Competing energies between the Cups and Swords

All year I’ve felt like I’m competing between two identities:

There is the part of me that reads and teaches tarot, and the part of me that is an artist.

I used to feel like these two things co-existed to a certain extent, though of course they are distinct and pull from different parts of me.

The part of me that is an artist needs long stretches of time to write. This means being offline and undisturbed. It means being free to be with my own thoughts and feelings. And it requires a certain level of privacy, as writing takes time to develop and is often only revealed when it’s ready for an audience.

The tarot part of me is present, visible and social. It requires that I’m available, responsive, and openly sharing.

These two things sound like an ideal balance on paper. One allows for quiet and solitude, and the other allows for service and community. And both can trade places, with tarot being a gentle ritual and writing eventually being for public consumption.

But where the friction sits these days is in how so many of us – myself included – have to fit ourselves into the boxes of online culture.

Over the last few years, it seems to have become harder to be a multi-passionate person when you’re online. The norm these days is to build a platform around one topic or niche and keep at it.

Don’t get me wrong: I love talking about tarot and have so much I still want to say and share about it.

But some days I wonder…where does the rest of ME fit into it all?

It feels hard to stay inspired in the current culture where so much of our imagination seems to have wired itself around social media and what the algorithm will or won’t reward us for sharing.

It also feels hard to navigate if you feel like you’ve built a community around one area of focus, and you’re not sure if your people will be interested in your other passions or ideas.

This is something I’ve been diving on with some of my creative clients this year. If you’re into pottery but you do tarot readings on the side, is there room for both in a world that wants us to be just one thing?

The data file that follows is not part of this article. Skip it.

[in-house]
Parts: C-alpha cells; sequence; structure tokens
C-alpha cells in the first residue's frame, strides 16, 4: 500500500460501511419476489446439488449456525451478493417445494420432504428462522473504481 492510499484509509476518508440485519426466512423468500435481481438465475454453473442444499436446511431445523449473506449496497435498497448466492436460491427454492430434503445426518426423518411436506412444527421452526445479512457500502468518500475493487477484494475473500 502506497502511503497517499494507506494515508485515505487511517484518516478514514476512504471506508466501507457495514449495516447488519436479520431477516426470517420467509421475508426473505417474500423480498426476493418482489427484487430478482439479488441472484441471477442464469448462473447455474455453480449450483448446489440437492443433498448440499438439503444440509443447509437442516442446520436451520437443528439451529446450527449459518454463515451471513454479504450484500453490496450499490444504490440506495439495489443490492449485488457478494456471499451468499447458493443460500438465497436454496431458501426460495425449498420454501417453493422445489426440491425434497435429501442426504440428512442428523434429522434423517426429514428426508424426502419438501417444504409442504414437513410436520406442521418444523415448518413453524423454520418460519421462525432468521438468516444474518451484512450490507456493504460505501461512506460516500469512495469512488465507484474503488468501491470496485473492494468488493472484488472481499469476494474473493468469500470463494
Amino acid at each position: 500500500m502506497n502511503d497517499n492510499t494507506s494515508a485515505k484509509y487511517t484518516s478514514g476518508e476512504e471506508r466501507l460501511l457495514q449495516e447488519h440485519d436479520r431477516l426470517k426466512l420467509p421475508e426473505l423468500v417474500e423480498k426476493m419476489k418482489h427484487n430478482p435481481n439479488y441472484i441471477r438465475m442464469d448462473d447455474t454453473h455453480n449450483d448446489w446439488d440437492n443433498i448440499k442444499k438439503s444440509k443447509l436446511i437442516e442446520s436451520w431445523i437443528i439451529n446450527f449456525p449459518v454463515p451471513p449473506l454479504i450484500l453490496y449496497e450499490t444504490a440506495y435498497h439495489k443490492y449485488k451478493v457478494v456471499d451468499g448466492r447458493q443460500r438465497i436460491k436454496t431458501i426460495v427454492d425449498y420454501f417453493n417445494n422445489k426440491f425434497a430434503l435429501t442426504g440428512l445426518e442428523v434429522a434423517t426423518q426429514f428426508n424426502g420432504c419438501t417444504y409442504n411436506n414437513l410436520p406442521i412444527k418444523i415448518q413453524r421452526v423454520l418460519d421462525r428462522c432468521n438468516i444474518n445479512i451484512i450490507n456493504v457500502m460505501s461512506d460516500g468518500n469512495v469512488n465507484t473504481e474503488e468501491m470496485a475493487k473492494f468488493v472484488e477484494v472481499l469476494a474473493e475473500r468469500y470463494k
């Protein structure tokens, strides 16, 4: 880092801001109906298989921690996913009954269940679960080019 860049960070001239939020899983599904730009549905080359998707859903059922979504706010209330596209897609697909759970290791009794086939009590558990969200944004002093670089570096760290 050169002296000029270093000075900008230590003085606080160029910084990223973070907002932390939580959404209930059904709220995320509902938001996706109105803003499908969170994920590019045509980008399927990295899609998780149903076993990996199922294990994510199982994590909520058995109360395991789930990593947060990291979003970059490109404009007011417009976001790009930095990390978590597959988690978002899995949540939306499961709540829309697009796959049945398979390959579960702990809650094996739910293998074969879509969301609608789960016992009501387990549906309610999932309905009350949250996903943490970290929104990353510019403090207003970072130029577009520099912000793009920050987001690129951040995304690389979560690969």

It feels so limiting as a human. We are meant to be curious, creative, and diverse in our interests and personalities.

The image it strikes for me is like a tug of war between the Seven of Cups and the Ace of Swords.


The Seven of Cups is happy to gaze up at all of its fantasies out in the ether. This is our experience as we tap into our imagination and seek out new inspiration: Why choose just one thing when there are so many dreams to live out?

But the Ace of Swords sees the multi-passionate person as someone who lacks clarity and commit. “Choose one thing and build from there,” it says.

And yet we are meant to be so much more than just one thing at a time.

I’m reflecting a lot on how to reconcile these two energies right now. One thing that I always find helpful is to just work on the things that I feel are important and that keep me inspired.

We have to keep moving forward on our own terms, regardless of how the larger culture might want to steer us. I get the sense that our digital world is going to continue to shift and change, and how we use it individually is going to become more and more important to our own creative and spiritual well-being.

Until next time,


 p.s. Are you looking for more tarot tips? You might want to check out my Free Tarot Resources!



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